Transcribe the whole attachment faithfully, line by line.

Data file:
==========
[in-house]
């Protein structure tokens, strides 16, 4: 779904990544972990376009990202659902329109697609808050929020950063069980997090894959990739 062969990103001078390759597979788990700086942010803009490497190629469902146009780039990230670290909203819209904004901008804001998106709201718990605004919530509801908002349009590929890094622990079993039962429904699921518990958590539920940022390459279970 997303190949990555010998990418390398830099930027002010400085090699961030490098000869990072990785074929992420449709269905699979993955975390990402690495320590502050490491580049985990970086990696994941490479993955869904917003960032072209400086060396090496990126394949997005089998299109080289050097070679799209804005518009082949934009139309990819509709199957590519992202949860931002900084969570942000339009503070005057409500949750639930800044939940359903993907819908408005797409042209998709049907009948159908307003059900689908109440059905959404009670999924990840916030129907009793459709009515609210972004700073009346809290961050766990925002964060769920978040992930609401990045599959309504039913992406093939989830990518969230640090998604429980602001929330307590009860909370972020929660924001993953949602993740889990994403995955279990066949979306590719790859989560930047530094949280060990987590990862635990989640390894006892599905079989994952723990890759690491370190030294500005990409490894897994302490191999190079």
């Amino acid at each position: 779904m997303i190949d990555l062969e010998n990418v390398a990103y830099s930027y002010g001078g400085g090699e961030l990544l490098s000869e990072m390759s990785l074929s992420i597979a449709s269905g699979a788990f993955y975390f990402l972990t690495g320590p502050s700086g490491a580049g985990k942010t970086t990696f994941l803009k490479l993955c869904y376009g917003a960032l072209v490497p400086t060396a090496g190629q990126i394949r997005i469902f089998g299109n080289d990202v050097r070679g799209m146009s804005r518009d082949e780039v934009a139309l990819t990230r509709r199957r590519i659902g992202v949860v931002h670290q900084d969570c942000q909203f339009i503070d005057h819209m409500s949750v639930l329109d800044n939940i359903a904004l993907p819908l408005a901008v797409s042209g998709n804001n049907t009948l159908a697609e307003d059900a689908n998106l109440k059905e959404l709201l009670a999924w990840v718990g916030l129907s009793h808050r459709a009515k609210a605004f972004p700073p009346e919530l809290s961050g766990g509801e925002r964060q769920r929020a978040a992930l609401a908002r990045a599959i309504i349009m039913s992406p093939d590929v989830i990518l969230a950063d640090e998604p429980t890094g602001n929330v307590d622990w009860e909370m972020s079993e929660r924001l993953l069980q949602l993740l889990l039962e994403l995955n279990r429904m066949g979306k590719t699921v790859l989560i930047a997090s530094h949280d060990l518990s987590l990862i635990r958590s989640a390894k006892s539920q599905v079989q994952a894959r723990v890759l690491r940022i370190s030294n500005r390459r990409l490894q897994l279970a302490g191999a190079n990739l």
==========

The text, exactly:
[in-house]
């Protein structure tokens, strides 16, 4: 779904990544972990376009990202659902329109697609808050929020950063069980997090894959990739 062969990103001078390759597979788990700086942010803009490497190629469902146009780039990230670290909203819209904004901008804001998106709201718990605004919530509801908002349009590929890094622990079993039962429904699921518990958590539920940022390459279970 997303190949990555010998990418390398830099930027002010400085090699961030490098000869990072990785074929992420449709269905699979993955975390990402690495320590502050490491580049985990970086990696994941490479993955869904917003960032072209400086060396090496990126394949997005089998299109080289050097070679799209804005518009082949934009139309990819509709199957590519992202949860931002900084969570942000339009503070005057409500949750639930800044939940359903993907819908408005797409042209998709049907009948159908307003059900689908109440059905959404009670999924990840916030129907009793459709009515609210972004700073009346809290961050766990925002964060769920978040992930609401990045599959309504039913992406093939989830990518969230640090998604429980602001929330307590009860909370972020929660924001993953949602993740889990994403995955279990066949979306590719790859989560930047530094949280060990987590990862635990989640390894006892599905079989994952723990890759690491370190030294500005990409490894897994302490191999190079």
């Amino acid at each position: 779904m997303i190949d990555l062969e010998n990418v390398a990103y830099s930027y002010g001078g400085g090699e961030l990544l490098s000869e990072m390759s990785l074929s992420i597979a449709s269905g699979a788990f993955y975390f990402l972990t690495g320590p502050s700086g490491a580049g985990k942010t970086t990696f994941l803009k490479l993955c869904y376009g917003a960032l072209v490497p400086t060396a090496g190629q990126i394949r997005i469902f089998g299109n080289d990202v050097r070679g799209m146009s804005r518009d082949e780039v934009a139309l990819t990230r509709r199957r590519i659902g992202v949860v931002h670290q900084d969570c942000q909203f339009i503070d005057h819209m409500s949750v639930l329109d800044n939940i359903a904004l993907p819908l408005a901008v797409s042209g998709n804001n049907t009948l159908a697609e307003d059900a689908n998106l109440k059905e959404l709201l009670a999924w990840v718990g916030l129907s009793h808050r459709a009515k609210a605004f972004p700073p009346e919530l809290s961050g766990g509801e925002r964060q769920r929020a978040a992930l609401a908002r990045a599959i309504i349009m039913s992406p093939d590929v989830i990518l969230a950063d640090e998604p429980t890094g602001n929330v307590d622990w009860e909370m972020s079993e929660r924001l993953l069980q949602l993740l889990l039962e994403l995955n279990r429904m066949g979306k590719t699921v790859l989560i930047a997090s530094h949280d060990l518990s987590l990862i635990r958590s989640a390894k006892s539920q599905v079989q994952a894959r723990v890759l690491r940022i370190s030294n500005r390459r990409l490894q897994l279970a302490g191999a190079n990739l």